In memoriam: Gustav Ranis, international expert in development economics
Gustav Ranis, the Frank Altschul Professor Emeritus of International Economics at Yale, died Oct. 15 at age 83.
Ranis was former director of the Yale Center for International and Area Studies (YCIAS — now the Whitney and Betty MacMillan Center for International and Area Studies) and of the Economic Growth Center.
A leading development economist, Ranis has more than 20 books and 300 articles on theoretical and policy-related issues of development to his credit. He is the author of “Development of the Labor Surplus Economy,” “En Route to Modern Economic Growth: Latin America in the 1990s,” “Growth and Development from an Evolutionary Perspective,” and “Japan and the U.S. in the Developing World.”
He was born in Darmstadt, Germany to Max and Bettina Ranis. He left his native land for Cuba in October 1941, traveling with his mother and younger brother, Peter, as the borders closed behind them. In 1952 Ranis was valedictorian of Brandeis University’s first graduating class, and earned his M.A. and Ph.D. from Yale (1956) in economics. He was awarded an L.H.D. from Brandeis in 1982.
Ranis served as an economist for the Ford Foundation’s Overseas Development Program and as joint director of the Pakistan Institute of Developmental Economics before joining the Yale faculty in 1960 as an assistant professor in the Department of Economics. He was named the Frank Altschul Professor of International Economics in 1982.
“Gus was a most thoughtful academic, an energetic and always welcoming university citizen, and director with many initiatives and programs to his credit, and — perhaps most importantly — always a very supportive and caring friend as well as trusted and spirited adviser to his students and colleagues,” said Dirk Bergemann, chair of the economics department.
As the Henry R. Luce Director of YCIAS 1995–2004, Ranis headed Yale’s focal point for encouraging and coordinating teaching and research on international affairs, societies, and cultures around the world. There, he established a number of new programs emphasizing interdisciplinary studies. Today, the MacMillan Center presents an annual award in his honor: the Gustav Ranis International Book Prize, given for the best book on an international topic by a Yale faculty member.
“Gus will be greatly missed at the MacMillan Center, and as a mentor and friend by me,” said Ian Shapiro, the current Henry R. Luce Director of the MacMillan Center. “When he took the helm, he really grew the depth and breath of our programs, providing the solid foundation on which we have been building ever since. Everyone at MacMillan, and everyone with international interests at Yale, will always be in his debt.”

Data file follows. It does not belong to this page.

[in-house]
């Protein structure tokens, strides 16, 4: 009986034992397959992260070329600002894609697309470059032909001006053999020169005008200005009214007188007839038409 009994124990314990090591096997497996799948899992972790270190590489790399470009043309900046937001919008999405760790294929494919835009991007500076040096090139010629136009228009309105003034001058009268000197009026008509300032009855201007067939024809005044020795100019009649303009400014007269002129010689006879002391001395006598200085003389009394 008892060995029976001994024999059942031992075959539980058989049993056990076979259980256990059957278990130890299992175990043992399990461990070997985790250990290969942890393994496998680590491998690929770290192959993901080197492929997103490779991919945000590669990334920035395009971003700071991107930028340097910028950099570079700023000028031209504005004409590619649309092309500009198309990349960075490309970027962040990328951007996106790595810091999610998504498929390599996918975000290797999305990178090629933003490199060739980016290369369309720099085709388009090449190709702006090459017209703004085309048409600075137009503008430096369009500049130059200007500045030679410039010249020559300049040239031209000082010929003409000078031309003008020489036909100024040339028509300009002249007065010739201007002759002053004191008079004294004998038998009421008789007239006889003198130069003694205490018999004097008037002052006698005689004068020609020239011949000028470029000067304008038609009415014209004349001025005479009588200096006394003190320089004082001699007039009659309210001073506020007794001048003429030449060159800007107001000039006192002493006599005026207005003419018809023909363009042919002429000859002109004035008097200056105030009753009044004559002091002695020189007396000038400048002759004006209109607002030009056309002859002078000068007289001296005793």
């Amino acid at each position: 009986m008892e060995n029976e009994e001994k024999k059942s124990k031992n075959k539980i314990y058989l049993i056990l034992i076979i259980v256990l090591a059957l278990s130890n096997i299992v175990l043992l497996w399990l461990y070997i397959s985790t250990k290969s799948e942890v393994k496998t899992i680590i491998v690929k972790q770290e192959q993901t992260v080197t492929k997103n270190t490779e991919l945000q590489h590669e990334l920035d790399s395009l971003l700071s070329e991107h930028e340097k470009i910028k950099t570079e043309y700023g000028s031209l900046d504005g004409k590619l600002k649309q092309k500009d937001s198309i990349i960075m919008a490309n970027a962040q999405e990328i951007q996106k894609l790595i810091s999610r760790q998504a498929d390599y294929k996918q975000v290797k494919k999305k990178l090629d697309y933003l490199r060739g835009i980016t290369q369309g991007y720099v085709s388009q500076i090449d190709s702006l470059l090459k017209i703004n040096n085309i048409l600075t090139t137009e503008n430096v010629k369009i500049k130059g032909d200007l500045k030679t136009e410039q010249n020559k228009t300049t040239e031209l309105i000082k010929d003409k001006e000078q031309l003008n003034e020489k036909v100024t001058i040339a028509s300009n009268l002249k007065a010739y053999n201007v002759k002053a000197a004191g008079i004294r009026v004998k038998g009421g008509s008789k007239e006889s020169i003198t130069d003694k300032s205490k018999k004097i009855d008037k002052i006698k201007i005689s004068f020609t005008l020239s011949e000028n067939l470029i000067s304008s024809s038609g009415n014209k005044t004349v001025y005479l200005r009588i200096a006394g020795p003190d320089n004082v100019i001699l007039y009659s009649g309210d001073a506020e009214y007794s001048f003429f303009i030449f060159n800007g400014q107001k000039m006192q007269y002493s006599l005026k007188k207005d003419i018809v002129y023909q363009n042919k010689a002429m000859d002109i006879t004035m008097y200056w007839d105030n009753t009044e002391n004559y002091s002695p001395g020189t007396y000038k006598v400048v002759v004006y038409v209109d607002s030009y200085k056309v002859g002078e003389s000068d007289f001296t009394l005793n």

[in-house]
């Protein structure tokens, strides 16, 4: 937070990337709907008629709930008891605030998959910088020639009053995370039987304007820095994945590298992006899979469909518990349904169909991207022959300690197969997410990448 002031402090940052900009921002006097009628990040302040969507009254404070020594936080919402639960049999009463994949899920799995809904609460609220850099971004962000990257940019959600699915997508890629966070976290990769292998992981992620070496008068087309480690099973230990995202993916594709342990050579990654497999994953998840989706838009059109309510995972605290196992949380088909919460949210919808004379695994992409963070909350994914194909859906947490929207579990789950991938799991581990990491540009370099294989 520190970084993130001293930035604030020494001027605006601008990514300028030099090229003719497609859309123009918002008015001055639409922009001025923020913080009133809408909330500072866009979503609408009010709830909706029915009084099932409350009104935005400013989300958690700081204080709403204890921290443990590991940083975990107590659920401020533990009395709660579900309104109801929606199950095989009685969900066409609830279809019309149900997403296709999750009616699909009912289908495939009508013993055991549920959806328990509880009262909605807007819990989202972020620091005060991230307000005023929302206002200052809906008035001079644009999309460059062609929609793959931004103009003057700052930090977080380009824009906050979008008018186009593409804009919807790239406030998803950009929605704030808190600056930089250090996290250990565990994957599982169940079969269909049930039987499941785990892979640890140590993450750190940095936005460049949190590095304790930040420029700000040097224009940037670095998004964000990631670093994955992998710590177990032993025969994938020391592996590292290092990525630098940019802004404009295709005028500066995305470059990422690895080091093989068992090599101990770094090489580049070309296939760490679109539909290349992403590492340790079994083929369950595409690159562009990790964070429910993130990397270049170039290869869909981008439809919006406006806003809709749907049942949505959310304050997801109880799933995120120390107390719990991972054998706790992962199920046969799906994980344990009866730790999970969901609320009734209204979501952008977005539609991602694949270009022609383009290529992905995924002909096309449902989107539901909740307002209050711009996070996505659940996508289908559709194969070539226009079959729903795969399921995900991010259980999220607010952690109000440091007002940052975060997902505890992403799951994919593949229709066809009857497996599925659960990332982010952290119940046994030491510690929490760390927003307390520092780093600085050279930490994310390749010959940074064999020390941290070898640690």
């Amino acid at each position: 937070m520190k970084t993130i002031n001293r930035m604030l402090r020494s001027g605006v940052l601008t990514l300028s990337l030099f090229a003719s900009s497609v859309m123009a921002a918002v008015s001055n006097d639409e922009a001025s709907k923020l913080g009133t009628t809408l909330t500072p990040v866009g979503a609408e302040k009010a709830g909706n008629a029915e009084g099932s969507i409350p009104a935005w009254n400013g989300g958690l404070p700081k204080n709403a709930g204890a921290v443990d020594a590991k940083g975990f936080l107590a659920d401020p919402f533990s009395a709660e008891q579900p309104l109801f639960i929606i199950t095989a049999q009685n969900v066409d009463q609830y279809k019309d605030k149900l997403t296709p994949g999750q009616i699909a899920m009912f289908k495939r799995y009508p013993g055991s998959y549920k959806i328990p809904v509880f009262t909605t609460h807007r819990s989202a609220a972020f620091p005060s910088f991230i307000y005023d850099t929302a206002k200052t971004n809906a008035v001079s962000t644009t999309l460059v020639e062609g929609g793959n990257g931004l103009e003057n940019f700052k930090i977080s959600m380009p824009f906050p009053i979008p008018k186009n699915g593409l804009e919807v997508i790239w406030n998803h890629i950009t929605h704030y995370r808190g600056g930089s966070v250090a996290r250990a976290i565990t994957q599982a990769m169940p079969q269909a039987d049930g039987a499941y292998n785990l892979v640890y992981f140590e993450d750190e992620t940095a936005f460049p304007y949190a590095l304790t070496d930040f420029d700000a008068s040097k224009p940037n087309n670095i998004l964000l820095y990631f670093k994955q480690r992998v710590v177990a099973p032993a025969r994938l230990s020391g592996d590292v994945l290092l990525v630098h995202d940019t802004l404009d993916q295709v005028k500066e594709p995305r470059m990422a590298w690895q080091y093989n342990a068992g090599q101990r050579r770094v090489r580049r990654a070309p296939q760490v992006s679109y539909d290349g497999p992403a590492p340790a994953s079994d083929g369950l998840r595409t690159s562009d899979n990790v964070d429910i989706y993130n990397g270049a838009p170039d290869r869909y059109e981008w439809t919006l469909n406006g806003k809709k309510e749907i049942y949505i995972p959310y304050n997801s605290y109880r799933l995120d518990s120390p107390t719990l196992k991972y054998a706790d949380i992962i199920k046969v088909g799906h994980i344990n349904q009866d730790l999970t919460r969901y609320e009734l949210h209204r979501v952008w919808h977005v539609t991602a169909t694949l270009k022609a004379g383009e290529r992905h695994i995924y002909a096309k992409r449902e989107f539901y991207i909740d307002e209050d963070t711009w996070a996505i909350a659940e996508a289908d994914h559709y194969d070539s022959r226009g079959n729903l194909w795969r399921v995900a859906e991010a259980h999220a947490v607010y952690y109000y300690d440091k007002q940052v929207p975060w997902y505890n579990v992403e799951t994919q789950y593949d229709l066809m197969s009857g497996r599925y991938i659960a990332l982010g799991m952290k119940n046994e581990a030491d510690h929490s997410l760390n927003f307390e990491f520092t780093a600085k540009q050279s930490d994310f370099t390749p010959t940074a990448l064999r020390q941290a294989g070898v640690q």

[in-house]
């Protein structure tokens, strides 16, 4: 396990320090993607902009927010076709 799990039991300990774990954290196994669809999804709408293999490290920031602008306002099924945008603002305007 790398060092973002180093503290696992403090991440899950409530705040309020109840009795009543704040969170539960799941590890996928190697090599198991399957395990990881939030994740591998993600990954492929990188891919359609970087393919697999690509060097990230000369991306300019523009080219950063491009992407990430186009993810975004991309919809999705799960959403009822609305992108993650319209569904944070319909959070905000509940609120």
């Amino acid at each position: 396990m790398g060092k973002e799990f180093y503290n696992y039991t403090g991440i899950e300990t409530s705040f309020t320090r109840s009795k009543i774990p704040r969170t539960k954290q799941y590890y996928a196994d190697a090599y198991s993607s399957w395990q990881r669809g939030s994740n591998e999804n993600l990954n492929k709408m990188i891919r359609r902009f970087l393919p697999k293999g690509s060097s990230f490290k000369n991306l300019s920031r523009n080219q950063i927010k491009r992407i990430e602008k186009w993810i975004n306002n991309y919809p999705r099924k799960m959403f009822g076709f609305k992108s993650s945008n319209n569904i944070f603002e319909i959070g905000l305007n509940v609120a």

Ranis served as director of the Economic Growth Center, 1967–1975 and 1992–1993. The center’s current direct, Mark Rosenzweig, said of his predecessor: “Gus Ranis was an important scholar who not only substantially influenced the field of development economics but who had a profound impact on the success of Yale’s Economic Growth Center by both seeing to it that academic standards were maintained and by actively supporting a variety of research agendas and perspectives even if they were quite different from his own.”
Ranis retired from the Yale faculty in 2005.
The Yale scholar was the personal economic adviser to the president of Ghana in 1980, and served as a consultant to UNDP, FAO, ILO, World Bank, IDB, ADB, Brookings Institution, Pearson Commission, Ford Foundation, Rockefeller Foundation, and AID.
A Carnegie Scholar 2004–2006, Ranis was a visiting professor at Osaka Gakuin University in Osaka, Japan in 1995; University de los Andes, Bogota, Colombia, 1976–1977; and Colegio de Mexico, Mexico City 1971–1972;. He was also a fellow at the Institute for Advanced Study, Berlin, Germany, 1993–1994, and a Social Science Research Council Fellow of Japan, 1955–1956.
He was a member of the board of trustees for the Civic Education Project 1998–2002; an organizer of the National Academy of Sciences and ICSU-sponsored U.S. Bicentennial Symposium on “The Role of Science and Technology in Development” in 1976; a member of the Council on Foreign Relations, the chief of mission for ILO Comprehensive Employment Strategy Mission to the Philippines, in 1973; the assistant administrator for Program & Policy: AID, Department of State 1965–1967; and 1955–1956.
Ranis is survived by his wife of 55 years, Rachel Ranis; his children, Michael and Jonathan Ranis and Bettina Altschuler; and his grandchildren, Benjamin and Daniel Altschuler, Hanna and Sasha Ranis.
Services will be at Congregation Or Shalom at 205 Old Grassy Hill Road, Orange, CT on Thursday, Oct. 17, at 10:30 a.m. Shiva times are Thursday evening until 8 p.m., Friday 11 a.m.–2 p.m., Saturday 7-9 p.m., and Sunday 11 a.m–8 p.m. Memorial donations in Ranis’ name may be made to Brandeis University.